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Vernon E. Jordan Jr. making his way to federal court on March 3 (Reuters)
March 1998 News Archive

This is an archive of Washington Post news and feature stories from March 1998 about the accusations against President Clinton. Links to coverage from other months are on the News Archive page.

March 31 | March 30 | March 29 | March 28 | March 27 | March 26 | March 25 | March 24
March 23 | March 22 | March 21 | March 20 | March 19 | March 18 | March 17
March 16 | March 15 | March 14 March 13 | March 12 | March 11 | March 10 | March 9
March 8 | March 7 | March 6 | March 5 | March 4 | March 3 | March 2 | March 1

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From Tuesday, March 31

Clinton Accuses Jones of 'Sabotage'
President Clinton complained in a court filing Monday that the Paula Jones legal team violated a court order and unfairly tarnished him.

Analysis: A New Legal Low?
Legal experts say the conduct of both sides in the Paula Jones sexual harassment lawsuit against President Clinton has crossed over the line of appropriate conduct.

Court to Hear Foster Notes Argument
The Supreme Court will decide whether a lawyer for the late White House aide Vincent W. Foster Jr. must relinquish his notes to Whitewater prosecutor Kenneth W. Starr.

From Monday, March 30

Obscure Panel in Impeachment Light
The names of the members on the obscure House Judiciary Committee are likely to become household words if the panel is called upon to begin the impeachment of President Clinton.

    Style Showcase:

    In Jones Case, Some Are Out on Allege
    News organizations differed this weekend on how to treat a spectacular and uncorroborated allegation contained in a larger filing by Paula Jones's lawyers.

From Sunday, March 29

Clinton Told Jones Team He Had No Willey Notes
Two months before he released a stack of letters from Kathleen E. Willey to undermine her allegation of an unwelcome sexual advance, President Clinton denied that he had any such correspondence when asked in the Paula Jones case, according to court documents filed by Jones's lawyers.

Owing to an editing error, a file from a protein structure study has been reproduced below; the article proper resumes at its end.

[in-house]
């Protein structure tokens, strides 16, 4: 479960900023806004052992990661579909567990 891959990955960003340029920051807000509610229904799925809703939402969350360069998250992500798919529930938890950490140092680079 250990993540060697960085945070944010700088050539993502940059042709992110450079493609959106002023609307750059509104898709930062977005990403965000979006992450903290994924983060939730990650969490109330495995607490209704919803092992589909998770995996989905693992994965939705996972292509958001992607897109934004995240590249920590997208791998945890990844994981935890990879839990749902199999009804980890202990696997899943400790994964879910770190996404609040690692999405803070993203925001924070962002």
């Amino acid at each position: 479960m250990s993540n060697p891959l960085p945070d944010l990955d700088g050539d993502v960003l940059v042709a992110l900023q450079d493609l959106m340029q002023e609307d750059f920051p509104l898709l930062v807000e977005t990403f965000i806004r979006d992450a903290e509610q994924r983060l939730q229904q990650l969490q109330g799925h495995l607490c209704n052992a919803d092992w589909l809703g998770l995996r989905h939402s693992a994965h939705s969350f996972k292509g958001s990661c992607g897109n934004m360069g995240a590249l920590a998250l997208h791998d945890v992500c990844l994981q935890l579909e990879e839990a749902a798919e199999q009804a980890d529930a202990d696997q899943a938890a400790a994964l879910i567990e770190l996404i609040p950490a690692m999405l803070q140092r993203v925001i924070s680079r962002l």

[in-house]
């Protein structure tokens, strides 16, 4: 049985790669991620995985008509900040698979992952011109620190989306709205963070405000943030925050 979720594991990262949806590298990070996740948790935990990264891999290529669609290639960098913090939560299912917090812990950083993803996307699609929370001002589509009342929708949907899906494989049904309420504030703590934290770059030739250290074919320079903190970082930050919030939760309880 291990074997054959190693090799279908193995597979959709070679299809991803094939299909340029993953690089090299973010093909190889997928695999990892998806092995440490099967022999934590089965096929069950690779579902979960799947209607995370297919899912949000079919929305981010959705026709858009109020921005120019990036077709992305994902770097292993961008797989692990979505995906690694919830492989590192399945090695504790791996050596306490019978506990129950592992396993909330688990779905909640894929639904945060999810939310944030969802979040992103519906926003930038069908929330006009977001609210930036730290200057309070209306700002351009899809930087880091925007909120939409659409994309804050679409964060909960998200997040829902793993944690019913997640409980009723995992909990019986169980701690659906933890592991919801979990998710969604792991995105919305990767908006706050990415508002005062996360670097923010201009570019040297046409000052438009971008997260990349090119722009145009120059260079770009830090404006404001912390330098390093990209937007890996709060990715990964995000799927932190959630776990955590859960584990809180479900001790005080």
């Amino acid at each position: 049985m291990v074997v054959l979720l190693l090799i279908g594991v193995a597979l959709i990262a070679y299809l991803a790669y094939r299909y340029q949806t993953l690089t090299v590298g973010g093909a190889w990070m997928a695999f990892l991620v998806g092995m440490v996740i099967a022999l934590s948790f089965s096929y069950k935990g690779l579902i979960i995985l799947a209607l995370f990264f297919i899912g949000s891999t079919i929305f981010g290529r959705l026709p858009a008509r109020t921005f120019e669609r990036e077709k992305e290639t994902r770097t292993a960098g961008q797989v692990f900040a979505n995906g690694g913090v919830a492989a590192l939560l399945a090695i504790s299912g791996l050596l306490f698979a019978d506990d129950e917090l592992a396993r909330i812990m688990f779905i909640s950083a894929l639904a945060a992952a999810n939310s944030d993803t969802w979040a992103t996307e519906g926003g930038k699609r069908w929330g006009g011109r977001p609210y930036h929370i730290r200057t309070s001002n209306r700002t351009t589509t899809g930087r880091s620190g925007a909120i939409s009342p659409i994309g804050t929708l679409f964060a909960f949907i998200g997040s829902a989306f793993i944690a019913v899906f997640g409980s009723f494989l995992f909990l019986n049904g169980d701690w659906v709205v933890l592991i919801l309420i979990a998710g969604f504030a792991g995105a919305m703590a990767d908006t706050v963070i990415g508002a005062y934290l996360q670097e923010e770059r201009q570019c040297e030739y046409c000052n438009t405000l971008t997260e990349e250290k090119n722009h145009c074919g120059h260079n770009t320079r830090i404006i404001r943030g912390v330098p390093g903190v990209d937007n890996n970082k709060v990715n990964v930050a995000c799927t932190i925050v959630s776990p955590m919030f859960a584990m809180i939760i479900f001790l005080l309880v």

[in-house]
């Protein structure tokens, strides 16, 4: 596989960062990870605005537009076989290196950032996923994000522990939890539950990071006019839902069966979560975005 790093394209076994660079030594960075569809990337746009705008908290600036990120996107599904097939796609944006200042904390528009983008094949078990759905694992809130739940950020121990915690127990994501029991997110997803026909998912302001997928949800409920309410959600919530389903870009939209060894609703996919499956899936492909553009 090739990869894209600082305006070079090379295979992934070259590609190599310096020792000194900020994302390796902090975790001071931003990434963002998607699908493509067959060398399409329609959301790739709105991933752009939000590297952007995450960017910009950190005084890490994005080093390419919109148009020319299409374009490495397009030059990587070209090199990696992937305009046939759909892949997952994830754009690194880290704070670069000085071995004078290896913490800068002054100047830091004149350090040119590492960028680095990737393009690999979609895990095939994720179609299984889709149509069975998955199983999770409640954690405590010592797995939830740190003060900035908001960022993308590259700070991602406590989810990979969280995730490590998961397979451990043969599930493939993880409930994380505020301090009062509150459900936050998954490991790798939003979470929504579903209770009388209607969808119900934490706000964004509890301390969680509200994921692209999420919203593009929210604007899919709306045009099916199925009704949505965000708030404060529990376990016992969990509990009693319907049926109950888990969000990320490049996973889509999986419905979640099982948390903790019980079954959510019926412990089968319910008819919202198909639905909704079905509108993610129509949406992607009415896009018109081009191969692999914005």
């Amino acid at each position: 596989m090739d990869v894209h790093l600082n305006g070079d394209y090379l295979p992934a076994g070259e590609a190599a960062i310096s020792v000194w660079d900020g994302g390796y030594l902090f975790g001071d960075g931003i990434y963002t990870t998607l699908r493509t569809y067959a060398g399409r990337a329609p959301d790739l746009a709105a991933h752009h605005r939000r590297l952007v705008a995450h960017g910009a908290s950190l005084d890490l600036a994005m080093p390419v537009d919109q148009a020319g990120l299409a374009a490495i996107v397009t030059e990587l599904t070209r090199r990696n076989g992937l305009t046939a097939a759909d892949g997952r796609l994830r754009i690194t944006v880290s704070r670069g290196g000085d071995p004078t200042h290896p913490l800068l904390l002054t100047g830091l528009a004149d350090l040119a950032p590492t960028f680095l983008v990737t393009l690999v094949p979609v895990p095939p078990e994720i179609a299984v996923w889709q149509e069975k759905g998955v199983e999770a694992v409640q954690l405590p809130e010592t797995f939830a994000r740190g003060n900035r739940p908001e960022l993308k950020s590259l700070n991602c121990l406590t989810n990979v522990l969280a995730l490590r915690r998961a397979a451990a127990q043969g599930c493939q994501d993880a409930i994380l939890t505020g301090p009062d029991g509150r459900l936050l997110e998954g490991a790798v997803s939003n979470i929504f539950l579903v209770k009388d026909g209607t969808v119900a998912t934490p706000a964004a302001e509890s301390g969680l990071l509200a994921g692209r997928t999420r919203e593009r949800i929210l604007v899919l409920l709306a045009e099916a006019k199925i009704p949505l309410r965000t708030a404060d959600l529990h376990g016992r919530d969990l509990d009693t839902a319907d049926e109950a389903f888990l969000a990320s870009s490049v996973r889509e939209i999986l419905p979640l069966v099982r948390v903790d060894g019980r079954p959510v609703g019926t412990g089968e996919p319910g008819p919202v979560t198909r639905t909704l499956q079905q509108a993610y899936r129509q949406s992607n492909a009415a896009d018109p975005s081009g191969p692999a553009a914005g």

From Saturday, March 28

GOP's DeLay Criticizes Clinton
House Majority Whip Tom DeLay declared Friday that President Clinton "seems to have no shame, no integrity, no dignity," speaking of the sex and perjury controversy surrounding the president.

Clinton Woes Trip 3 Female Incumbents
Highlighed by the allegations against President Clinton, the issue of sexual harassment could work against three female senators who face tough reelection campaigns.

From Friday, March 27

Clinton Aides Return to Grand Jury
White House aides Marsha Scott and Nancy Hernreich made return appearances Thursday to the grand jury investigating the Monica S. Lewinsky matter, and despite hours of testimony behind closed doors their lawyers expect them to be recalled for more next week.

From Thursday, March 26

Starr Seeks Jones Team's Records on Other Women
Independent counsel Kenneth W. Starr subpoenaed records assembled by Paula Jones's lawyers about four other women they tried to question in her sexual harassment lawsuit against President Clinton.

Impeachment Skirmishes Begin on Hill
House Republicans and Democrats are warring over how the House should respond to any information independent counsel Kenneth W. Starr reports to Congress in his probe of the Monica S. Lewinsky matter.

    From 'The Reliable Source':

    Ken Starr's Reading List
    Ken Starr has hit another raw nerve, this time by peeking under covers of a different nature.

    Online Extra:

    Congressional Sex Scandals in History
    As the House prepares for a possible investigation of President Clinton, political analyst Ken Rudin looks back at how Congress has dealt with charges of sexual misconduct by its own members.

From Wednesday, March 25

On African Tour, Clinton Finds No Escape
The uproar about President Clinton's decision to invoke privilege in the Monica S. Lewinsky matter caught up with him in a photo session with Uganda's president. Clinton sidestepped the issue.

    From 'The Reliable Source':

    Leaving No Tome Unturned
    Kenneth Starr has ordered Kramerbooks & Afterwords to turn over records of Lewinsky's purchases at the Dupont Circle bookstore.

    From LEGI-SLATE:

    Impeachment Veterans Mull Lessons of Watergate
    Former House Judiciary committee members who heard the evidence against Nixon warn that there will be no easy answers should independent counsel Kenneth Starr turn his evidence against Clinton over to the House.

From Tuesday, March 24

Executive Privilege Claim Covers Talks Between First Lady, Aide
President Clinton's claim of executive privilege in the Monica S. Lewinsky probe is intended in part to prevent prosecutors from asking about talks aide Sidney Blumenthal had with Hillary Rodham Clinton, sources said.

From Monday, March 23

Lott Assails Executive Privilege Claim
Senate Majority Leader Trent Lott said President Clinton's decision to invoke executive privilege will damage the president's credibility.

From Sunday, March 22

The Story So Far: In Lewinsky Matter, Views Shift Rapidly
There is now a pattern that has become predictable, as the Lewinsky controversy enters its ninth week. When allegations first appear, they are stark and clear, often menacing to President Clinton. But the more that is known, the more time passes, the less clear their meaning.